Name: Carol Roullard
Which came first in your life, the science or the art?
I think it is best to say they both developed at about the same time. I grew up in a household where both science and art were very important. My parents would take me to both art and science exhibits from an early age. I grew up near San Francisco. We went to the Golden Gate Park’s de Young Museum, Planetarium, and to both the Botanical and Japanese Gardens. We visited Coit Tower and saw the WPA paintings. We went to the Legend of Honor to see Rodin’s The Thinker. I remember visiting the Palace of Fine Arts and then the Exploratorium when it moved in.
I learned about Mendel’s pea experiments in sixth grade and found it amazing. I decided right then to be a geneticist. I also started artistic photography with my Brownie camera around the same time. I would arrange and photograph items from my collection of rocks, shells, and leaves on a table near my bedroom window. I also had a chemistry set that became well used and took a microscope class during summer school.
Even though I changed my plans and went into a career in computer programming, I continued to read about science related stories and visit art galleries. I was able to return to science and art once I retired.
Which sciences relate to your art practice?
Chemistry and microscopy. I use chemistry to crystallize chemicals and microscopy to view them.
What materials do you use to create your artworks?
I use chemicals, a research grade microscope, and a high-resolution camera to create my art, plus a lot of small tools to make the crystals. I follow three major steps to creating my art. First, I select a set of birefringent chemicals and crystallize them. Birefringent chemical crystals display colour when polarized light is applied. I started with just four chemicals at the beginning and now use more than 40. Usually, I make about a dozen slides with each session, so I go through a lot of microscope slides and cover slips.
Second, I photograph the crystals. Once I have created a slide, I use my microscope with the camera attached to view the results. I start with the lowest objective power (usually 2x) just to see what I’ve got. If there are crystals, I increase the power and search for something of interest. I set the camera’s white balance at the start, adjust the microscope’s settings and focus carefully. I always take lots of photographs.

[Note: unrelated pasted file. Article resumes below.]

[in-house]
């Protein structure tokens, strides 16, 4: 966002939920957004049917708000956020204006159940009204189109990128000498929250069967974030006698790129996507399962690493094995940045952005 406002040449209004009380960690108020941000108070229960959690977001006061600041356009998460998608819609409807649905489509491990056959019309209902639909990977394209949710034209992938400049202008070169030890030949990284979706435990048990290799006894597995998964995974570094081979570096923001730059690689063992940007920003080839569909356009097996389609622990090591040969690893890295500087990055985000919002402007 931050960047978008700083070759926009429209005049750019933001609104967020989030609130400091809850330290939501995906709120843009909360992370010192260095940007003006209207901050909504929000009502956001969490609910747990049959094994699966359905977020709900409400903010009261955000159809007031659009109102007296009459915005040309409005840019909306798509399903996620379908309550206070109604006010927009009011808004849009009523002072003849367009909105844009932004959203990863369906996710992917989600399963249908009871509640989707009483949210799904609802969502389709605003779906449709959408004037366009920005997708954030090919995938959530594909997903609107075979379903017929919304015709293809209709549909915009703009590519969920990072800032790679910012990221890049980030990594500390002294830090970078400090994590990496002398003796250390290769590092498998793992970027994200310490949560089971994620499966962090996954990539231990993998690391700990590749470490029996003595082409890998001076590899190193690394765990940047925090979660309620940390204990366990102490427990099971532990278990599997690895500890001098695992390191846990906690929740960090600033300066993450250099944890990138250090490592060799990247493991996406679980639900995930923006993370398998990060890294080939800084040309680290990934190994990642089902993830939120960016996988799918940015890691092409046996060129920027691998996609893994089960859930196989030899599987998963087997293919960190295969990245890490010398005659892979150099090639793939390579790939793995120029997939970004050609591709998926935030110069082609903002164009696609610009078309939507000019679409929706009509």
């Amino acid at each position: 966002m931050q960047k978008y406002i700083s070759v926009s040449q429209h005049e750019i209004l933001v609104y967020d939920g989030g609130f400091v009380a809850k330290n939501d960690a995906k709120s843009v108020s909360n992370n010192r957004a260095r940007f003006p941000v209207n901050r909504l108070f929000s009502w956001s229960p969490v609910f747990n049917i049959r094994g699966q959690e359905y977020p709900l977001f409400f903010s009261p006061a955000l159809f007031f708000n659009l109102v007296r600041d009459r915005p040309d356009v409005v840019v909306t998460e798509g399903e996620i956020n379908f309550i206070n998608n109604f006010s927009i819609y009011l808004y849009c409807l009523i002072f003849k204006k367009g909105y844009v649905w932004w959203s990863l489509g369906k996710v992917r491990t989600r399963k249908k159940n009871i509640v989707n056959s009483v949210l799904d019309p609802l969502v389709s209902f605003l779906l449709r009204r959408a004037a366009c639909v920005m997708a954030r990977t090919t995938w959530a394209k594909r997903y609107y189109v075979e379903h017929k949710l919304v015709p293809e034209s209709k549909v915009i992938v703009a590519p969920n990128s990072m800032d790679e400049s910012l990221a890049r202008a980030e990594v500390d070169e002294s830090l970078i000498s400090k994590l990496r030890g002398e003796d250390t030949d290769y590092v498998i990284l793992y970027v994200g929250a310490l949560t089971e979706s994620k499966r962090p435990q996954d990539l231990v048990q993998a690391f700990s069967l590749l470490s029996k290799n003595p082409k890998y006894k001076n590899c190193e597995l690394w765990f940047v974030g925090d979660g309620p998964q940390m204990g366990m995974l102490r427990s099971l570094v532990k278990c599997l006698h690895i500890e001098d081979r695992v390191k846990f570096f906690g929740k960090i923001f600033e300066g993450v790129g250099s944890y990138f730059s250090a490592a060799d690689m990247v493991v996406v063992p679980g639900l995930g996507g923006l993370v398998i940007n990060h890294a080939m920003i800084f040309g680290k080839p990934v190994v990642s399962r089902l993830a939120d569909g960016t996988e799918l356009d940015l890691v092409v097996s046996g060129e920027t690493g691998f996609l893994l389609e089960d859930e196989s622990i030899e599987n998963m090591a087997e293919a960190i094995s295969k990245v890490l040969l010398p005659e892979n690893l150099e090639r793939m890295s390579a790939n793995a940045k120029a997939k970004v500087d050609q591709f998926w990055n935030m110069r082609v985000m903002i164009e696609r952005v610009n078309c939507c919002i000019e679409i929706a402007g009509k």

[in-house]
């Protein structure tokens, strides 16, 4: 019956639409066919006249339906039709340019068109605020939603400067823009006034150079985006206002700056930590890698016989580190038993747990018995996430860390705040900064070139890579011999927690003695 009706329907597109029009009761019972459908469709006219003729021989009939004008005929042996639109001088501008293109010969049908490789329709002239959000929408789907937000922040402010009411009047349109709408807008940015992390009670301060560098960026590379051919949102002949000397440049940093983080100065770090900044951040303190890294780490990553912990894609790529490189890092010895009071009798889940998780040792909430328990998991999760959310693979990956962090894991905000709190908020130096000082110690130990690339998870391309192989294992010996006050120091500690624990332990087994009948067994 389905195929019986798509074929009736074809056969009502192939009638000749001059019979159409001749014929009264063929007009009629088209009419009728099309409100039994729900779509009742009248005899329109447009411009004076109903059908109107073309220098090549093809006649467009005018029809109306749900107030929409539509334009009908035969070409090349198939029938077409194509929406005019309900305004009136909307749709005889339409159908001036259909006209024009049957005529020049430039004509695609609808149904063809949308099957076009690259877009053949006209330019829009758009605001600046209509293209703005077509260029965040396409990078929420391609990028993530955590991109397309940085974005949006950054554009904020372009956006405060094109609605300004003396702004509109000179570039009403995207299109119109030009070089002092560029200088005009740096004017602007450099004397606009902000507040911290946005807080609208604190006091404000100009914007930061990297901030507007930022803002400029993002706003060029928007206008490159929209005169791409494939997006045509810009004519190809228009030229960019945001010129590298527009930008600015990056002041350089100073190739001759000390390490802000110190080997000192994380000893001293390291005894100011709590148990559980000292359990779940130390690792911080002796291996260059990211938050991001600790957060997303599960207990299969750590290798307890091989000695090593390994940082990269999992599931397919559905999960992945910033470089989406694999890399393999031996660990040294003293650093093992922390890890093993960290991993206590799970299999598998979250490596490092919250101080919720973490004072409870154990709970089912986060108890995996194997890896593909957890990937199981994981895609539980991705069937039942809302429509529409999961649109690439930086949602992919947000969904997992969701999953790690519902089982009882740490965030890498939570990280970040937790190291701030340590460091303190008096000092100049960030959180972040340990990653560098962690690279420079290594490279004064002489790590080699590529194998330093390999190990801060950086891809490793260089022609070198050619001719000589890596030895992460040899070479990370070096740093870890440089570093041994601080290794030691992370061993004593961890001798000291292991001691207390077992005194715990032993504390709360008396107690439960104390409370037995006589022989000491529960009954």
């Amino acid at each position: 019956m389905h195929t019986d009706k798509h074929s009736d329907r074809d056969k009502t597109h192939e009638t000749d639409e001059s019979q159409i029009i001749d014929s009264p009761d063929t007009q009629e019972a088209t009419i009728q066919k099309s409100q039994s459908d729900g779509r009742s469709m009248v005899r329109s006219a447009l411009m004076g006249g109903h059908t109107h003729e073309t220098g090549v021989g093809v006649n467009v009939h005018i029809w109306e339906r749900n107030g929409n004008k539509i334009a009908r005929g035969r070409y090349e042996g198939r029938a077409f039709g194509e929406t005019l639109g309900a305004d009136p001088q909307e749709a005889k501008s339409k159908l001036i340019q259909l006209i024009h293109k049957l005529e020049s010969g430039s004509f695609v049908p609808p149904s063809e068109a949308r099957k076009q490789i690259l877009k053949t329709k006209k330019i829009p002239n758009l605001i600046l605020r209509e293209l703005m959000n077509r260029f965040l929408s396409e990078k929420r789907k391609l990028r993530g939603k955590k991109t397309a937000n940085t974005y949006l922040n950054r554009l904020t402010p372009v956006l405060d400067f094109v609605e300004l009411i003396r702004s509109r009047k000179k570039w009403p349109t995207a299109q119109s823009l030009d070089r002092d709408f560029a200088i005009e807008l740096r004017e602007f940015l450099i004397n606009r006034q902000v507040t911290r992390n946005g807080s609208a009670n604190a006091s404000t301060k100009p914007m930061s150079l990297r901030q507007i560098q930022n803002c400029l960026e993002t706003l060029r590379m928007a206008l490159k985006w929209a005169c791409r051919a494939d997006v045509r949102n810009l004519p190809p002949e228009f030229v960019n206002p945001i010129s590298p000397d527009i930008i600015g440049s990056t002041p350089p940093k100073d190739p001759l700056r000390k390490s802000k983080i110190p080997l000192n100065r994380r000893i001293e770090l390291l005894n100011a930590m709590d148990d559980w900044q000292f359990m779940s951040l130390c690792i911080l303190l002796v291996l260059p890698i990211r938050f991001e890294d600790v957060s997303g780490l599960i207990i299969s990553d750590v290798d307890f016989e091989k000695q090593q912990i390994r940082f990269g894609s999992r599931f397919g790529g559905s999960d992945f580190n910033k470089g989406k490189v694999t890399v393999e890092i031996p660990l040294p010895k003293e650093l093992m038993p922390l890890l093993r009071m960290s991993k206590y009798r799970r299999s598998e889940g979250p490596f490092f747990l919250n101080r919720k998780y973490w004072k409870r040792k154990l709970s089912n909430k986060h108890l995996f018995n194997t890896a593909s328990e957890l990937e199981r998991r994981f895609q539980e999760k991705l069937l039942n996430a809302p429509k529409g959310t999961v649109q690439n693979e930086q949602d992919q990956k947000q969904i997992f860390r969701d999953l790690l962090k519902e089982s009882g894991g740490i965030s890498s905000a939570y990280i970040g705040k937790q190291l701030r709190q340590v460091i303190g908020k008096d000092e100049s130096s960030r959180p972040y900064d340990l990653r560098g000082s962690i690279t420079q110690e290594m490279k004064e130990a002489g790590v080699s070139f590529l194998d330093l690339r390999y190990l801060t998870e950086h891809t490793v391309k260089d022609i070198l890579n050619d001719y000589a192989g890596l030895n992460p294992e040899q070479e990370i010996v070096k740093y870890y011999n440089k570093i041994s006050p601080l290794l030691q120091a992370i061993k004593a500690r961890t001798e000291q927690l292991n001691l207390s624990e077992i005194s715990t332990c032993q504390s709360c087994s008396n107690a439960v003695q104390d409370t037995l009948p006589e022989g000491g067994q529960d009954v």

Third, I download the photographs to my computer to see what I really have. What might have looked great through the microscope does not always translate to a winning photograph. Even if I love the colours and composition, the image might not captivate me enough to consider it for print. I post a lot of my photographs to social media, but I print only a few. Some of my images are only printed on aluminium. Others work well on paper or garments. Either way, if I get a “keeper” by the end of the day I’m very happy.
Artwork/Exhibition you are most proud of:
I don’t have one exhibition or one piece that I feel I am most proud of. I have my favourites of course that I keep going back to and fall in love with again and again. I think what I’m most proud of is the fact that I took the chance to follow my dream to create art using my love for science. I don’t have years of experience in the sciences, but that doesn’t exclude me from taking new risks. I wouldn’t know if I could accomplish something unless I tried, so I did. It’s been an incredible ride from the start. I look forward to every bend and turn on my journey.
Which scientists and/or artists inspire and/or have influenced you?
So many scientists and artists have inspired and influenced me to improve my focus on art. I thrive on success stories of just about any kind. Lose 100 pounds and I am incredibly impressed. Master a sport and I’m right there feeling joy for the athlete. So, scientists who better the world by discovering a new concept, unravelling a problem, and/or designing a viable solution is something that always inspires me. Equally, an artist who creates beautiful, meaningful art or captures an emotion that needs to be felt, inspires me to uncover and promote these concepts in my own art.
Is there anything else you want to tell us?
There are so many things I want to experience with my art. If I’m happy with the results, then great. If not, then at least I tried, and likely learned something in the process. The next adventure will have new twists and turns but will hopefully be more successful since I can pull from my foundation of experience and valuable knowledge.
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